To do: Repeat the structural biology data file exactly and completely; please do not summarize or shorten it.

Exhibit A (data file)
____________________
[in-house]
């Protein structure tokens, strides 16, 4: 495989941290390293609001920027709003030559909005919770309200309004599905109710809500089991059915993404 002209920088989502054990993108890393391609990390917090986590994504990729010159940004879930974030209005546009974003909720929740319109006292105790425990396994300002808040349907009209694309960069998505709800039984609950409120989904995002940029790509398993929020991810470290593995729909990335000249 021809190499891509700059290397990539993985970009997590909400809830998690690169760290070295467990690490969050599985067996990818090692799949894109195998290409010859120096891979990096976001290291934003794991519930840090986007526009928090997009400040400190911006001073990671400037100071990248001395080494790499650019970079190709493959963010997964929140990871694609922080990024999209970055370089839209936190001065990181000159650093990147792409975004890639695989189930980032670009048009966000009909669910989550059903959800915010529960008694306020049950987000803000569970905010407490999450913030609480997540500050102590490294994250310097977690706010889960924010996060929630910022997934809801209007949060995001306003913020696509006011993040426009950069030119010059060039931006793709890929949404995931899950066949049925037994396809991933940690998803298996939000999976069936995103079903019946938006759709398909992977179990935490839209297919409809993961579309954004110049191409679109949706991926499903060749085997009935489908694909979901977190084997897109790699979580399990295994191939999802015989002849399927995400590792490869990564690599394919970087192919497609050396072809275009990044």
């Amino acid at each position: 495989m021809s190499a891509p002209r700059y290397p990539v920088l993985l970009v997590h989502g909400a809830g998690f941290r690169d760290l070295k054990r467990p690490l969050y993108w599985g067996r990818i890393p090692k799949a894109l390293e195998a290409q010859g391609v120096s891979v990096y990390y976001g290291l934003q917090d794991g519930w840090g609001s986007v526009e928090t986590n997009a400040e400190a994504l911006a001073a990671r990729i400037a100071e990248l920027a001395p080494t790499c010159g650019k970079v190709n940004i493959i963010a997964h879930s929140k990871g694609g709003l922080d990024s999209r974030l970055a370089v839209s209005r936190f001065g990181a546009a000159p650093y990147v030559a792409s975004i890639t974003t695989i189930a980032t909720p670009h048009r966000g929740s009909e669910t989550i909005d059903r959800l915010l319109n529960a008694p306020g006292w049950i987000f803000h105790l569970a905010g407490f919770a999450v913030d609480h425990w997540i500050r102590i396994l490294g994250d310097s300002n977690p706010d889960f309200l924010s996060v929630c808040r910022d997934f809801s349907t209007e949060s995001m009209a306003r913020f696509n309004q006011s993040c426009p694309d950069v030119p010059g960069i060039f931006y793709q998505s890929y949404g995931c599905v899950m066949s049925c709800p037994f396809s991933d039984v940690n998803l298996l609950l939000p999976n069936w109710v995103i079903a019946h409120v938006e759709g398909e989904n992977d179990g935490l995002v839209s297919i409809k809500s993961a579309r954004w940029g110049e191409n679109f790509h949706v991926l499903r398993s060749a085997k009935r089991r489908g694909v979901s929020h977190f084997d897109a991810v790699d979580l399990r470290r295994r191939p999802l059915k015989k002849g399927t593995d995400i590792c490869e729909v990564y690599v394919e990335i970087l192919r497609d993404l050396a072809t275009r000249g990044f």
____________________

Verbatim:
[in-house]
């Protein structure tokens, strides 16, 4: 495989941290390293609001920027709003030559909005919770309200309004599905109710809500089991059915993404 002209920088989502054990993108890393391609990390917090986590994504990729010159940004879930974030209005546009974003909720929740319109006292105790425990396994300002808040349907009209694309960069998505709800039984609950409120989904995002940029790509398993929020991810470290593995729909990335000249 021809190499891509700059290397990539993985970009997590909400809830998690690169760290070295467990690490969050599985067996990818090692799949894109195998290409010859120096891979990096976001290291934003794991519930840090986007526009928090997009400040400190911006001073990671400037100071990248001395080494790499650019970079190709493959963010997964929140990871694609922080990024999209970055370089839209936190001065990181000159650093990147792409975004890639695989189930980032670009048009966000009909669910989550059903959800915010529960008694306020049950987000803000569970905010407490999450913030609480997540500050102590490294994250310097977690706010889960924010996060929630910022997934809801209007949060995001306003913020696509006011993040426009950069030119010059060039931006793709890929949404995931899950066949049925037994396809991933940690998803298996939000999976069936995103079903019946938006759709398909992977179990935490839209297919409809993961579309954004110049191409679109949706991926499903060749085997009935489908694909979901977190084997897109790699979580399990295994191939999802015989002849399927995400590792490869990564690599394919970087192919497609050396072809275009990044």
């Amino acid at each position: 495989m021809s190499a891509p002209r700059y290397p990539v920088l993985l970009v997590h989502g909400a809830g998690f941290r690169d760290l070295k054990r467990p690490l969050y993108w599985g067996r990818i890393p090692k799949a894109l390293e195998a290409q010859g391609v120096s891979v990096y990390y976001g290291l934003q917090d794991g519930w840090g609001s986007v526009e928090t986590n997009a400040e400190a994504l911006a001073a990671r990729i400037a100071e990248l920027a001395p080494t790499c010159g650019k970079v190709n940004i493959i963010a997964h879930s929140k990871g694609g709003l922080d990024s999209r974030l970055a370089v839209s209005r936190f001065g990181a546009a000159p650093y990147v030559a792409s975004i890639t974003t695989i189930a980032t909720p670009h048009r966000g929740s009909e669910t989550i909005d059903r959800l915010l319109n529960a008694p306020g006292w049950i987000f803000h105790l569970a905010g407490f919770a999450v913030d609480h425990w997540i500050r102590i396994l490294g994250d310097s300002n977690p706010d889960f309200l924010s996060v929630c808040r910022d997934f809801s349907t209007e949060s995001m009209a306003r913020f696509n309004q006011s993040c426009p694309d950069v030119p010059g960069i060039f931006y793709q998505s890929y949404g995931c599905v899950m066949s049925c709800p037994f396809s991933d039984v940690n998803l298996l609950l939000p999976n069936w109710v995103i079903a019946h409120v938006e759709g398909e989904n992977d179990g935490l995002v839209s297919i409809k809500s993961a579309r954004w940029g110049e191409n679109f790509h949706v991926l499903r398993s060749a085997k009935r089991r489908g694909v979901s929020h977190f084997d897109a991810v790699d979580l399990r470290r295994r191939p999802l059915k015989k002849g399927t593995d995400i590792c490869e729909v990564y690599v394919e990335i970087l192919r497609d993404l050396a072809t275009r000249g990044f």